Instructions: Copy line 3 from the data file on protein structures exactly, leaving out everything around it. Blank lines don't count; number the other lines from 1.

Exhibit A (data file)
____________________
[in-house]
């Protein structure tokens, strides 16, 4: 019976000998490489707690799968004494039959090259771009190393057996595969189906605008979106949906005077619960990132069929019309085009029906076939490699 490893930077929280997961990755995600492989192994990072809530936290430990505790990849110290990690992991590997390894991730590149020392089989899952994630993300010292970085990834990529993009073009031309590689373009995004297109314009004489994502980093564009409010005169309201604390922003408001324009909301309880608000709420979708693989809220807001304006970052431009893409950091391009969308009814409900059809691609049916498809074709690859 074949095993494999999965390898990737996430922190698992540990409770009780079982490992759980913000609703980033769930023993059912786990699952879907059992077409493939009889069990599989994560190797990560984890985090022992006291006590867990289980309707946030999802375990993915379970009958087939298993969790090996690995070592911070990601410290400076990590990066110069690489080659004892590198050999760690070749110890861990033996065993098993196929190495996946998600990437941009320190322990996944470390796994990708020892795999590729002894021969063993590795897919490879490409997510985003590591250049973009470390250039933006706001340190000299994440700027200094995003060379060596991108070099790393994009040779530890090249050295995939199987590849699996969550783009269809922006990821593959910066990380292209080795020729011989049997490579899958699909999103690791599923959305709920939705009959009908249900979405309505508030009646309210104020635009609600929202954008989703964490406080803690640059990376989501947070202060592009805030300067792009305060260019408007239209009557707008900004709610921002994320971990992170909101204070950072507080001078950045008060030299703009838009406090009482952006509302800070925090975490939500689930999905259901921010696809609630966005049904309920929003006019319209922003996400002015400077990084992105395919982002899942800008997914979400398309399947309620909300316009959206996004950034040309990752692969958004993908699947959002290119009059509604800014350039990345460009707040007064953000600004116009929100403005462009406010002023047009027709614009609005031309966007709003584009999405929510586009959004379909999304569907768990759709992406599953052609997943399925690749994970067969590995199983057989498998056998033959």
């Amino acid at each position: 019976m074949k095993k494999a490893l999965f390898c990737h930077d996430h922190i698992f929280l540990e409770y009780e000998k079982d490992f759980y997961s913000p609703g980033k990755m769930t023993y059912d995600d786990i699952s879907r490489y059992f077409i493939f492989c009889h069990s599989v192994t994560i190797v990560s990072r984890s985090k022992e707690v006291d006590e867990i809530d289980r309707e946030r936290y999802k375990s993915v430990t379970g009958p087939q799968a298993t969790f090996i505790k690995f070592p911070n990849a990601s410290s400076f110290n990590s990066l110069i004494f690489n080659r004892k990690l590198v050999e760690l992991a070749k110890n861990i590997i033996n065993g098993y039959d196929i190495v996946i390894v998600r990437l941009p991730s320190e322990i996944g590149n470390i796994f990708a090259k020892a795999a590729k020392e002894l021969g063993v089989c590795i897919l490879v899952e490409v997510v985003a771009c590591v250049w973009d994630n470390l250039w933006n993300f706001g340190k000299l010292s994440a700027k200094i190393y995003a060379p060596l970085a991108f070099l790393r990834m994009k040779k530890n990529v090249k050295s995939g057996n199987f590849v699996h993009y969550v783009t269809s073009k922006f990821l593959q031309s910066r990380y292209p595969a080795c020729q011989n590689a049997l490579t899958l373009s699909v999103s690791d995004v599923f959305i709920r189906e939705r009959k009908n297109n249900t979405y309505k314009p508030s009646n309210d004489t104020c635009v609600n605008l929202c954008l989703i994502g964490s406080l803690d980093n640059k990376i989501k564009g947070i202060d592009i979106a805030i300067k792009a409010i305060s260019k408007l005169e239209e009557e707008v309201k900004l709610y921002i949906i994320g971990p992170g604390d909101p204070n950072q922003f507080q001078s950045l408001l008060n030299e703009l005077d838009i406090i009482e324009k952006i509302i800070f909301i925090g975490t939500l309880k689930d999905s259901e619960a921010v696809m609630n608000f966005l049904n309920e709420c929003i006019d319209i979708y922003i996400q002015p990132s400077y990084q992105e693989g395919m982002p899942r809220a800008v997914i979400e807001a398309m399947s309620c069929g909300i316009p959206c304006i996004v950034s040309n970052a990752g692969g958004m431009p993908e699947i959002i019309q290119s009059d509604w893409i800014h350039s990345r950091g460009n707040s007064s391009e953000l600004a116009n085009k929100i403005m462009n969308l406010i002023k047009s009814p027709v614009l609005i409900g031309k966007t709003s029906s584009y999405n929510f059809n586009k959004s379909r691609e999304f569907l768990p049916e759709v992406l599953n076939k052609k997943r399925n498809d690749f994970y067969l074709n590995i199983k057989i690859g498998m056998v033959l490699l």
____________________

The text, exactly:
């Amino acid at each position: 019976m074949k095993k494999a490893l999965f390898c990737h930077d996430h922190i698992f929280l540990e409770y009780e000998k079982d490992f759980y997961s913000p609703g980033k990755m769930t023993y059912d995600d786990i699952s879907r490489y059992f077409i493939f492989c009889h069990s599989v192994t994560i190797v990560s990072r984890s985090k022992e707690v006291d006590e867990i809530d289980r309707e946030r936290y999802k375990s993915v430990t379970g009958p087939q799968a298993t969790f090996i505790k690995f070592p911070n990849a990601s410290s400076f110290n990590s990066l110069i004494f690489n080659r004892k990690l590198v050999e760690l992991a070749k110890n861990i590997i033996n065993g098993y039959d196929i190495v996946i390894v998600r990437l941009p991730s320190e322990i996944g590149n470390i796994f990708a090259k020892a795999a590729k020392e002894l021969g063993v089989c590795i897919l490879v899952e490409v997510v985003a771009c590591v250049w973009d994630n470390l250039w933006n993300f706001g340190k000299l010292s994440a700027k200094i190393y995003a060379p060596l970085a991108f070099l790393r990834m994009k040779k530890n990529v090249k050295s995939g057996n199987f590849v699996h993009y969550v783009t269809s073009k922006f990821l593959q031309s910066r990380y292209p595969a080795c020729q011989n590689a049997l490579t899958l373009s699909v999103s690791d995004v599923f959305i709920r189906e939705r009959k009908n297109n249900t979405y309505k314009p508030s009646n309210d004489t104020c635009v609600n605008l929202c954008l989703i994502g964490s406080l803690d980093n640059k990376i989501k564009g947070i202060d592009i979106a805030i300067k792009a409010i305060s260019k408007l005169e239209e009557e707008v309201k900004l709610y921002i949906i994320g971990p992170g604390d909101p204070n950072q922003f507080q001078s950045l408001l008060n030299e703009l005077d838009i406090i009482e324009k952006i509302i800070f909301i925090g975490t939500l309880k689930d999905s259901e619960a921010v696809m609630n608000f966005l049904n309920e709420c929003i006019d319209i979708y922003i996400q002015p990132s400077y990084q992105e693989g395919m982002p899942r809220a800008v997914i979400e807001a398309m399947s309620c069929g909300i316009p959206c304006i996004v950034s040309n970052a990752g692969g958004m431009p993908e699947i959002i019309q290119s009059d509604w893409i800014h350039s990345r950091g460009n707040s007064s391009e953000l600004a116009n085009k929100i403005m462009n969308l406010i002023k047009s009814p027709v614009l609005i409900g031309k966007t709003s029906s584009y999405n929510f059809n586009k959004s379909r691609e999304f569907l768990p049916e759709v992406l599953n076939k052609k997943r399925n498809d690749f994970y067969l074709n590995i199983k057989i690859g498998m056998v033959l490699l």